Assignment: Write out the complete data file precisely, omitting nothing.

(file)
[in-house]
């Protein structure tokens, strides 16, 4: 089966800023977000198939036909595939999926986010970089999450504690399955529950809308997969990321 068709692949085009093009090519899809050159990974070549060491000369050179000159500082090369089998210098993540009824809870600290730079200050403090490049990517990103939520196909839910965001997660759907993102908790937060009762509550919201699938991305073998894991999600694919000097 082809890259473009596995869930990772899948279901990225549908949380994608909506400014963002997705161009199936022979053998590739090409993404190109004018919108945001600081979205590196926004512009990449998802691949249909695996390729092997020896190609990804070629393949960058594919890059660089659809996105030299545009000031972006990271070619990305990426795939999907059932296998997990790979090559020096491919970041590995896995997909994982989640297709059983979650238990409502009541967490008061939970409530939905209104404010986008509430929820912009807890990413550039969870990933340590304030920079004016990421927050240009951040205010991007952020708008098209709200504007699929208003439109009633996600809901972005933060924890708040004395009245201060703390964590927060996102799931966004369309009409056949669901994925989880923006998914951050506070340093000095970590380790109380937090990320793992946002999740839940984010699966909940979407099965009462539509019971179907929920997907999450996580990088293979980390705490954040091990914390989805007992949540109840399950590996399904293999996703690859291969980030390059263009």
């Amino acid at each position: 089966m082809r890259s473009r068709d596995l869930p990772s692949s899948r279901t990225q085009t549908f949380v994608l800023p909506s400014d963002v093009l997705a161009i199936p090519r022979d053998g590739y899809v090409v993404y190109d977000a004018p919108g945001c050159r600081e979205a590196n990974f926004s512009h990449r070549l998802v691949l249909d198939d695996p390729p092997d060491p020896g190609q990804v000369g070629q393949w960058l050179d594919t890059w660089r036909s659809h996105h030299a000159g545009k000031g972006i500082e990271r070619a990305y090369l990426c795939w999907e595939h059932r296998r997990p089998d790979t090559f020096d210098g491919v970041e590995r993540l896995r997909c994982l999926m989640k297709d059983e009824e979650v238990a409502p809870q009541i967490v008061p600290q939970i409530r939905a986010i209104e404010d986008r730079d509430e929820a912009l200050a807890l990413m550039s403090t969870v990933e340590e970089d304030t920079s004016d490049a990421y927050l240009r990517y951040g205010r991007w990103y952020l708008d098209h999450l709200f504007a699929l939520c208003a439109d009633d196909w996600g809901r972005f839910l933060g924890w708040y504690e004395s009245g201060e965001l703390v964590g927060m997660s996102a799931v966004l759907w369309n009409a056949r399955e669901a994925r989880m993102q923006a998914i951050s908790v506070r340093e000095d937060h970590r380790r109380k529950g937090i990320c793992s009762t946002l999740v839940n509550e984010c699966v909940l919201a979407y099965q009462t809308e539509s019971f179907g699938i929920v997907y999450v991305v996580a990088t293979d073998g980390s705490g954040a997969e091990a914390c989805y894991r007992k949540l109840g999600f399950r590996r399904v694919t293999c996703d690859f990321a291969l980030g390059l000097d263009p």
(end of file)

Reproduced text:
[in-house]
């Protein structure tokens, strides 16, 4: 089966800023977000198939036909595939999926986010970089999450504690399955529950809308997969990321 068709692949085009093009090519899809050159990974070549060491000369050179000159500082090369089998210098993540009824809870600290730079200050403090490049990517990103939520196909839910965001997660759907993102908790937060009762509550919201699938991305073998894991999600694919000097 082809890259473009596995869930990772899948279901990225549908949380994608909506400014963002997705161009199936022979053998590739090409993404190109004018919108945001600081979205590196926004512009990449998802691949249909695996390729092997020896190609990804070629393949960058594919890059660089659809996105030299545009000031972006990271070619990305990426795939999907059932296998997990790979090559020096491919970041590995896995997909994982989640297709059983979650238990409502009541967490008061939970409530939905209104404010986008509430929820912009807890990413550039969870990933340590304030920079004016990421927050240009951040205010991007952020708008098209709200504007699929208003439109009633996600809901972005933060924890708040004395009245201060703390964590927060996102799931966004369309009409056949669901994925989880923006998914951050506070340093000095970590380790109380937090990320793992946002999740839940984010699966909940979407099965009462539509019971179907929920997907999450996580990088293979980390705490954040091990914390989805007992949540109840399950590996399904293999996703690859291969980030390059263009």
């Amino acid at each position: 089966m082809r890259s473009r068709d596995l869930p990772s692949s899948r279901t990225q085009t549908f949380v994608l800023p909506s400014d963002v093009l997705a161009i199936p090519r022979d053998g590739y899809v090409v993404y190109d977000a004018p919108g945001c050159r600081e979205a590196n990974f926004s512009h990449r070549l998802v691949l249909d198939d695996p390729p092997d060491p020896g190609q990804v000369g070629q393949w960058l050179d594919t890059w660089r036909s659809h996105h030299a000159g545009k000031g972006i500082e990271r070619a990305y090369l990426c795939w999907e595939h059932r296998r997990p089998d790979t090559f020096d210098g491919v970041e590995r993540l896995r997909c994982l999926m989640k297709d059983e009824e979650v238990a409502p809870q009541i967490v008061p600290q939970i409530r939905a986010i209104e404010d986008r730079d509430e929820a912009l200050a807890l990413m550039s403090t969870v990933e340590e970089d304030t920079s004016d490049a990421y927050l240009r990517y951040g205010r991007w990103y952020l708008d098209h999450l709200f504007a699929l939520c208003a439109d009633d196909w996600g809901r972005f839910l933060g924890w708040y504690e004395s009245g201060e965001l703390v964590g927060m997660s996102a799931v966004l759907w369309n009409a056949r399955e669901a994925r989880m993102q923006a998914i951050s908790v506070r340093e000095d937060h970590r380790r109380k529950g937090i990320c793992s009762t946002l999740v839940n509550e984010c699966v909940l919201a979407y099965q009462t809308e539509s019971f179907g699938i929920v997907y999450v991305v996580a990088t293979d073998g980390s705490g954040a997969e091990a914390c989805y894991r007992k949540l109840g999600f399950r590996r399904v694919t293999c996703d690859f990321a291969l980030g390059l000097d263009p």